The only way to make eGPU a tool for the masses is for Apple to explicitly support the technology, rather than just not utterly disallowing it. Where eGPU hacks stand now is where Windows installations stood before Apple released Boot Camp -- doable, but only for the dedicated.

Possibly, given Apple's uncharacteristic candor on Tuesday about the rest of the Mac product line, and nearly nothing to say about eGPU technology, there's something in the works. While explicit support would be good for users, what Apple could produce in the field would be far better.

Comments

  • Reply 1 of 12
    coolfactorcoolfactor Posts: 1,051member
    If I could plug in something like this to a lower-powered Mac and see a huge boost in performance, it would be awesome! But Apple would not get the benefit of upgrade sales themselves.
  • Reply 2 of 12
    SpamSandwichSpamSandwich Posts: 26,168member
    Those shown in the photos are monstrosities, but in this case, obviously performance outweighs appearances.
    dysamoria
  • Reply 3 of 12
  • Reply 4 of 12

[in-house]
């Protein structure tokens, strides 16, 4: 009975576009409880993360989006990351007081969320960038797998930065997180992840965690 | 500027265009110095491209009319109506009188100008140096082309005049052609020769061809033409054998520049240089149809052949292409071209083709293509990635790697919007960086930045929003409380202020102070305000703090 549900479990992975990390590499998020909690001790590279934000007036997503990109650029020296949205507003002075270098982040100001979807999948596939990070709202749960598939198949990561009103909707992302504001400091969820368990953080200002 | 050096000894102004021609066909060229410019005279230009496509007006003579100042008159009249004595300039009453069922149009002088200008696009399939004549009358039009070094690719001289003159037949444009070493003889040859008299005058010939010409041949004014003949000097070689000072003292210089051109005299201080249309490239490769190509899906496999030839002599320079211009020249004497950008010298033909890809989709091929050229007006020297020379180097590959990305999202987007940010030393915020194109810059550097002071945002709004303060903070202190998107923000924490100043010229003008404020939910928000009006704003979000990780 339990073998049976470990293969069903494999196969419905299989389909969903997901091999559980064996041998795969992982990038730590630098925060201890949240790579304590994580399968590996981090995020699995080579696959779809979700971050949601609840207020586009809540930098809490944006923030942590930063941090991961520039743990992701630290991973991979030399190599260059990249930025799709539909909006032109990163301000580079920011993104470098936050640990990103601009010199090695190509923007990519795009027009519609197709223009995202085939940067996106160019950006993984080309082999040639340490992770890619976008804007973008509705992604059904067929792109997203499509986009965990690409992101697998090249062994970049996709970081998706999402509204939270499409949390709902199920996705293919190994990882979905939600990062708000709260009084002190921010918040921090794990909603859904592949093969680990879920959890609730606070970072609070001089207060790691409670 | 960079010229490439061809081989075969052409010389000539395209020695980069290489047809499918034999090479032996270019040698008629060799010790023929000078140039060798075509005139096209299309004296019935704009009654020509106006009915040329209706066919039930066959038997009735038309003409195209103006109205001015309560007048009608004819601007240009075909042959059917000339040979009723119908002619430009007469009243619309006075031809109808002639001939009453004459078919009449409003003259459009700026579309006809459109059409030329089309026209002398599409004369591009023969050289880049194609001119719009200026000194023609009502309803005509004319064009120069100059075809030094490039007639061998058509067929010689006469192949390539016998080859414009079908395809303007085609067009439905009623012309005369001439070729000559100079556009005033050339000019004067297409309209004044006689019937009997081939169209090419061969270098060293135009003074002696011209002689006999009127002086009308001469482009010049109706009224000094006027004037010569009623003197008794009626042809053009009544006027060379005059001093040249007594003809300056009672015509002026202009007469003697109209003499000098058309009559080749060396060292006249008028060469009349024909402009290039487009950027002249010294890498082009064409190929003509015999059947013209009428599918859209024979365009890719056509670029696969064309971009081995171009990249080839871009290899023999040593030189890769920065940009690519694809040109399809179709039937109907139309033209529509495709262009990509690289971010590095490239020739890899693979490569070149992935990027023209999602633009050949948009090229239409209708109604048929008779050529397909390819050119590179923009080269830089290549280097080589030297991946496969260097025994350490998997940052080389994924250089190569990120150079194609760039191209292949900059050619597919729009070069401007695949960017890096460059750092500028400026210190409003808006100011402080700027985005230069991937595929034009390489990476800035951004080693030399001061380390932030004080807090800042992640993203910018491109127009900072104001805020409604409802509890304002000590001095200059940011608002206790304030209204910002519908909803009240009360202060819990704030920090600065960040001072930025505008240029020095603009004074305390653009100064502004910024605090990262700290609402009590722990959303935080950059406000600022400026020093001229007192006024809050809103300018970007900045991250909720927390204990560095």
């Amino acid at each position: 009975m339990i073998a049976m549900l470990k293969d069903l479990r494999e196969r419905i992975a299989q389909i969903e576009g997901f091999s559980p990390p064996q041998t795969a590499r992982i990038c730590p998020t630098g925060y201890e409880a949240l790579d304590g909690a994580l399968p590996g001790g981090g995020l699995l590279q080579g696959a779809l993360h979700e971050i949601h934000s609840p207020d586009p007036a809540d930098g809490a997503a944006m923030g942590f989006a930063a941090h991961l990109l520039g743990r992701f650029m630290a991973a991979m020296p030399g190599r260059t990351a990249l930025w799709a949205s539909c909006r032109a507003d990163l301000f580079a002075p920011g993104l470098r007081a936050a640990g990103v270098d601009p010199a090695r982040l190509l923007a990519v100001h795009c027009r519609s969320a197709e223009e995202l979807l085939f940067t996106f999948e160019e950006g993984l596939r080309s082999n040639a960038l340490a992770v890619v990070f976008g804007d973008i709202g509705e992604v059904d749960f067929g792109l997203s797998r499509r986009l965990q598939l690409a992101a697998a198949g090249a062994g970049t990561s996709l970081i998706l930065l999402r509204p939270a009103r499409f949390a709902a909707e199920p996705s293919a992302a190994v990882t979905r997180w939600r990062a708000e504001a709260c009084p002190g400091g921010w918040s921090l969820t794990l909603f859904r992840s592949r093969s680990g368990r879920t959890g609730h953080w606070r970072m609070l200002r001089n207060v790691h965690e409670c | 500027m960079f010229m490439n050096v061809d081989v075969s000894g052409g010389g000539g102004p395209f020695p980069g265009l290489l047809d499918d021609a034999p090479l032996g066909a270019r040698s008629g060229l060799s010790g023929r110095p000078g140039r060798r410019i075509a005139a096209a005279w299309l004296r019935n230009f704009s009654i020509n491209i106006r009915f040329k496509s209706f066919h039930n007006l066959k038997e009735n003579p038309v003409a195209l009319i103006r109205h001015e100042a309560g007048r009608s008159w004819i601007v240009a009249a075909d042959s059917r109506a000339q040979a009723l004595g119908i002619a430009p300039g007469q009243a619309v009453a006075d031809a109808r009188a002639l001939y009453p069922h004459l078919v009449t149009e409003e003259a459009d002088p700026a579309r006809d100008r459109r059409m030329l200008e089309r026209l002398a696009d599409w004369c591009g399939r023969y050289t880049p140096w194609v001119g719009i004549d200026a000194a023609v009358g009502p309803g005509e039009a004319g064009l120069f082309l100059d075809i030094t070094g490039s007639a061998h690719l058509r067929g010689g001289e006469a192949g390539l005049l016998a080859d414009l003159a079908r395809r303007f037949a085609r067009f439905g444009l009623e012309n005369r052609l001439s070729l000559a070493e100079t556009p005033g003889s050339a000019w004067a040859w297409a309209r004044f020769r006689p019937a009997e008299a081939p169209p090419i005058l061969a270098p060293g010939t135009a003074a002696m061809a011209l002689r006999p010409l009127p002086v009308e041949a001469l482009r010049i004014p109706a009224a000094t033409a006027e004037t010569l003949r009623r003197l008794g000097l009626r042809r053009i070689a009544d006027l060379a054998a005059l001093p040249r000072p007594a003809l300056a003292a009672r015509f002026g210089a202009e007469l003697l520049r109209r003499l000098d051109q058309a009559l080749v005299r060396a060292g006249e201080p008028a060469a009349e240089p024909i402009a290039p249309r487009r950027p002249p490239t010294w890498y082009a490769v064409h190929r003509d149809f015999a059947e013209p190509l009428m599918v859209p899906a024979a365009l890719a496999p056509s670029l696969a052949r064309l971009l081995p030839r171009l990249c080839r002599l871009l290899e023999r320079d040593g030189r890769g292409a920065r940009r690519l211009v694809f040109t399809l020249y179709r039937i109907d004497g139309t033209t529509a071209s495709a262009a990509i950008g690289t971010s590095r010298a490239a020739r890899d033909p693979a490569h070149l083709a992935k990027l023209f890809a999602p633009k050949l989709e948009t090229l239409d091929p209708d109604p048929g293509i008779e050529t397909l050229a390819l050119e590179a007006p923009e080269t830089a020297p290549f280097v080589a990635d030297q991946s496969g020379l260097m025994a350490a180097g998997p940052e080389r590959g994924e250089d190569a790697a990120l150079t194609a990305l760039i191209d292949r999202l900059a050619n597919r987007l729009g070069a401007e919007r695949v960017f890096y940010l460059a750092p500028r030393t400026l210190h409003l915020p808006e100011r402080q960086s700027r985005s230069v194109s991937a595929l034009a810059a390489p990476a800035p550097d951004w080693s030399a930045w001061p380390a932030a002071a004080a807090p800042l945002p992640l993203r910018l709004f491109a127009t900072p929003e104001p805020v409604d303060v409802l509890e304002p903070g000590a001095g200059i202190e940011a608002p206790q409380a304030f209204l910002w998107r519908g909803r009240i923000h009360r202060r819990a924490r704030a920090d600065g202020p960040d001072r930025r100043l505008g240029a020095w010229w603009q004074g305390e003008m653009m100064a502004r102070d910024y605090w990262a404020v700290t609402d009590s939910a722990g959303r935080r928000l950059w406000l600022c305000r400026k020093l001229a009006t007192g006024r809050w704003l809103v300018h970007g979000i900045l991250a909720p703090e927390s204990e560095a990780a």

Maybe an iPhone?

    A monitor with an eGPU, Bluetooth mouse and keyboard. Apple has advertised latter generations of the A# processors as being "Desktop Class" processing...

    Why not put the A11 to work on the desktop!
    watto_cobra
  • Reply 5 of 12
    irelandireland Posts: 16,530member
    I would appreciate if the editors of AI would make the original source articles more readily accessible. Such as at the bottom of an article:

    Source: link.example.com
    edited April 4 bloggerblogSpamSandwichStrangeDaysTomErevenantadm1Daekwandysamoria
  • Reply 6 of 12
    SpamSandwichSpamSandwich Posts: 26,168member
    ireland said:
    I would appreciate if the editors of AI would make the original source articles more readily accessible. Such as at the bottom of an article:

    Source: link.example.com
    Agreed. The Verge is an awful site, but at least they do have the links visible at the end of the story.
  • Reply 7 of 12
    melgrossmelgross Posts: 29,087member
    Mike, I didn't get that from Craig's statement at all. In fact, I got just the opposite feeling. It seemed to me that he was not enthused at the idea, but that he didn't want to sound like he was dissing it either.